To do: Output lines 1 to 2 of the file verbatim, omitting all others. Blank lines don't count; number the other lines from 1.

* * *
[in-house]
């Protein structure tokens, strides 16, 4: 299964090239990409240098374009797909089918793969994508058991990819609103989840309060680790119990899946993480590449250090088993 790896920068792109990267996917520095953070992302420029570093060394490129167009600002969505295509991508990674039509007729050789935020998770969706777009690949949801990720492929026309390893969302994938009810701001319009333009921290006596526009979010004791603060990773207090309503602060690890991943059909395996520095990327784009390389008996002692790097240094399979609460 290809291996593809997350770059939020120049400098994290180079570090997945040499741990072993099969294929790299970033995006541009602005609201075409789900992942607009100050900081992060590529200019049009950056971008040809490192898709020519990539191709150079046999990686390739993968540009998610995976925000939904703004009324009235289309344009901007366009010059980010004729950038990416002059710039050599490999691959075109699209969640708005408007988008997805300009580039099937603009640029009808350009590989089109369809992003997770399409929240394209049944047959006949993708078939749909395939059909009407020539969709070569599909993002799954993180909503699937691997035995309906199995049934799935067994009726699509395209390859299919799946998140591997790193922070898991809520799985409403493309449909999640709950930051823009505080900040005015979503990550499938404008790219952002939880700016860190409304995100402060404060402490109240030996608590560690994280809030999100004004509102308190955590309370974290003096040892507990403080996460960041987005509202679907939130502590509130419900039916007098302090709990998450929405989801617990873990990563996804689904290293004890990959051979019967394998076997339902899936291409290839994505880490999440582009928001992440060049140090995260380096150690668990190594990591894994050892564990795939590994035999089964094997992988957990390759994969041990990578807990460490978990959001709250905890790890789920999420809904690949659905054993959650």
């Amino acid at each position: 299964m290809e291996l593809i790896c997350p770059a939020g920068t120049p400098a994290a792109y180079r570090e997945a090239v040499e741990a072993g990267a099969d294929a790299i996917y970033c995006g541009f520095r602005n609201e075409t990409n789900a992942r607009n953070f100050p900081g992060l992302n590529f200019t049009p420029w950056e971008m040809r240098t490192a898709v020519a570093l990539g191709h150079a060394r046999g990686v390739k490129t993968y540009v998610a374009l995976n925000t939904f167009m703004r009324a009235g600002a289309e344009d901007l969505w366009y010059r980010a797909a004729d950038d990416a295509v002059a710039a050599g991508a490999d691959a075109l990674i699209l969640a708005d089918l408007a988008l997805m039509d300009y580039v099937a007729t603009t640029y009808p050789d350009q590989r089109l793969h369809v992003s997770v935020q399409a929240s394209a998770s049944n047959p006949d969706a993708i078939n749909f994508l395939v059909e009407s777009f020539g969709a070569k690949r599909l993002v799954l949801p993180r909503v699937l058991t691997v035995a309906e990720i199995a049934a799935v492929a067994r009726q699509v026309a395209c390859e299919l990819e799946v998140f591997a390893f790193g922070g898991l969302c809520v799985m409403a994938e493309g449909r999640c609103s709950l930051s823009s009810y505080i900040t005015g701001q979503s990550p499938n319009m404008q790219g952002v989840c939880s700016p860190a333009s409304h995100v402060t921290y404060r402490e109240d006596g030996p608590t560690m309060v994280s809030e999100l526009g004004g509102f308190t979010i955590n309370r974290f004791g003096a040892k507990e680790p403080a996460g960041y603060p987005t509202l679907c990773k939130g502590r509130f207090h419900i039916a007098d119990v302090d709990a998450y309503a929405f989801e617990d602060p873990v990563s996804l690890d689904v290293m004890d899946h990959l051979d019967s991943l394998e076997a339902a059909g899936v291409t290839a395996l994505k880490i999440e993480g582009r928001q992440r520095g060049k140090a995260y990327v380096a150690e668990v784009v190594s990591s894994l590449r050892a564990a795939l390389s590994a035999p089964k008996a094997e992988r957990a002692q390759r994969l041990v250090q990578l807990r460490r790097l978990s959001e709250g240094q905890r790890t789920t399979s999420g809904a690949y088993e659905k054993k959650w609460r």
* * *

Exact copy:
[in-house]
């Protein structure tokens, strides 16, 4: 299964090239990409240098374009797909089918793969994508058991990819609103989840309060680790119990899946993480590449250090088993 790896920068792109990267996917520095953070992302420029570093060394490129167009600002969505295509991508990674039509007729050789935020998770969706777009690949949801990720492929026309390893969302994938009810701001319009333009921290006596526009979010004791603060990773207090309503602060690890991943059909395996520095990327784009390389008996002692790097240094399979609460 290809291996593809997350770059939020120049400098994290180079570090997945040499741990072993099969294929790299970033995006541009602005609201075409789900992942607009100050900081992060590529200019049009950056971008040809490192898709020519990539191709150079046999990686390739993968540009998610995976925000939904703004009324009235289309344009901007366009010059980010004729950038990416002059710039050599490999691959075109699209969640708005408007988008997805300009580039099937603009640029009808350009590989089109369809992003997770399409929240394209049944047959006949993708078939749909395939059909009407020539969709070569599909993002799954993180909503699937691997035995309906199995049934799935067994009726699509395209390859299919799946998140591997790193922070898991809520799985409403493309449909999640709950930051823009505080900040005015979503990550499938404008790219952002939880700016860190409304995100402060404060402490109240030996608590560690994280809030999100004004509102308190955590309370974290003096040892507990403080996460960041987005509202679907939130502590509130419900039916007098302090709990998450929405989801617990873990990563996804689904290293004890990959051979019967394998076997339902899936291409290839994505880490999440582009928001992440060049140090995260380096150690668990190594990591894994050892564990795939590994035999089964094997992988957990390759994969041990990578807990460490978990959001709250905890790890789920999420809904690949659905054993959650």